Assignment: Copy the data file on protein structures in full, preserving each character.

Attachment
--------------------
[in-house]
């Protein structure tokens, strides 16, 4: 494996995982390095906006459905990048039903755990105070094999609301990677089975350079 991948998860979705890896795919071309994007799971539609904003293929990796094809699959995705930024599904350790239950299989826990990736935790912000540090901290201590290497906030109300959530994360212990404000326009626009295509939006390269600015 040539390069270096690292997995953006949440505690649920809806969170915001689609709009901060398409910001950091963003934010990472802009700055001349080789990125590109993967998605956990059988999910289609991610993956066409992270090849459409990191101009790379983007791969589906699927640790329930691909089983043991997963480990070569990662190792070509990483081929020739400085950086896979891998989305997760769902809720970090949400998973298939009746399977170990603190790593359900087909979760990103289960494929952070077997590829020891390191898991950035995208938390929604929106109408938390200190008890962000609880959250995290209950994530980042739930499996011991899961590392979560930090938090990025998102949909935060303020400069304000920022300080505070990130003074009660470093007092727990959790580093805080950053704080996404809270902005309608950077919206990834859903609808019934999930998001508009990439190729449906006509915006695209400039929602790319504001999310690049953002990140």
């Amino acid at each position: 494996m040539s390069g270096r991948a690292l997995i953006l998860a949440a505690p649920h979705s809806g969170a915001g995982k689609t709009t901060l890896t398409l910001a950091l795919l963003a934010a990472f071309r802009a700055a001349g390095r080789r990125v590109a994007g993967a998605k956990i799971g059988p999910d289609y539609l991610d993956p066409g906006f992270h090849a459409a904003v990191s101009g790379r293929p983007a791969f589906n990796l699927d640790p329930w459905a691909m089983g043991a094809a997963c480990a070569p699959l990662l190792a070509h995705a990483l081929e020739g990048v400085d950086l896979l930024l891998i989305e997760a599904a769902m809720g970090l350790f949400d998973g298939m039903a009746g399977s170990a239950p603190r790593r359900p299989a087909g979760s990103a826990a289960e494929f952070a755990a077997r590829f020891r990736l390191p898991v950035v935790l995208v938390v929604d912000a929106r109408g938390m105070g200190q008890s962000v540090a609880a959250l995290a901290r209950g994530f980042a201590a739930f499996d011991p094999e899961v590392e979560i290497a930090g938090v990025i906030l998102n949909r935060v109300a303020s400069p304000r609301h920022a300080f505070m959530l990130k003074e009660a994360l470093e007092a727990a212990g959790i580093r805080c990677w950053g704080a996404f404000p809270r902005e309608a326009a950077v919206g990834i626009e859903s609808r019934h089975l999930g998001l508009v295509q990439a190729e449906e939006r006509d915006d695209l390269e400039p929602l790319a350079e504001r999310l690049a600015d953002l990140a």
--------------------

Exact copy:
[in-house]
């Protein structure tokens, strides 16, 4: 494996995982390095906006459905990048039903755990105070094999609301990677089975350079 991948998860979705890896795919071309994007799971539609904003293929990796094809699959995705930024599904350790239950299989826990990736935790912000540090901290201590290497906030109300959530994360212990404000326009626009295509939006390269600015 040539390069270096690292997995953006949440505690649920809806969170915001689609709009901060398409910001950091963003934010990472802009700055001349080789990125590109993967998605956990059988999910289609991610993956066409992270090849459409990191101009790379983007791969589906699927640790329930691909089983043991997963480990070569990662190792070509990483081929020739400085950086896979891998989305997760769902809720970090949400998973298939009746399977170990603190790593359900087909979760990103289960494929952070077997590829020891390191898991950035995208938390929604929106109408938390200190008890962000609880959250995290209950994530980042739930499996011991899961590392979560930090938090990025998102949909935060303020400069304000920022300080505070990130003074009660470093007092727990959790580093805080950053704080996404809270902005309608950077919206990834859903609808019934999930998001508009990439190729449906006509915006695209400039929602790319504001999310690049953002990140």
């Amino acid at each position: 494996m040539s390069g270096r991948a690292l997995i953006l998860a949440a505690p649920h979705s809806g969170a915001g995982k689609t709009t901060l890896t398409l910001a950091l795919l963003a934010a990472f071309r802009a700055a001349g390095r080789r990125v590109a994007g993967a998605k956990i799971g059988p999910d289609y539609l991610d993956p066409g906006f992270h090849a459409a904003v990191s101009g790379r293929p983007a791969f589906n990796l699927d640790p329930w459905a691909m089983g043991a094809a997963c480990a070569p699959l990662l190792a070509h995705a990483l081929e020739g990048v400085d950086l896979l930024l891998i989305e997760a599904a769902m809720g970090l350790f949400d998973g298939m039903a009746g399977s170990a239950p603190r790593r359900p299989a087909g979760s990103a826990a289960e494929f952070a755990a077997r590829f020891r990736l390191p898991v950035v935790l995208v938390v929604d912000a929106r109408g938390m105070g200190q008890s962000v540090a609880a959250l995290a901290r209950g994530f980042a201590a739930f499996d011991p094999e899961v590392e979560i290497a930090g938090v990025i906030l998102n949909r935060v109300a303020s400069p304000r609301h920022a300080f505070m959530l990130k003074e009660a994360l470093e007092a727990a212990g959790i580093r805080c990677w950053g704080a996404f404000p809270r902005e309608a326009a950077v919206g990834i626009e859903s609808r019934h089975l999930g998001l508009v295509q990439a190729e449906e939006r006509d915006d695209l390269e400039p929602l790319a350079e504001r999310l690049a600015d953002l990140a």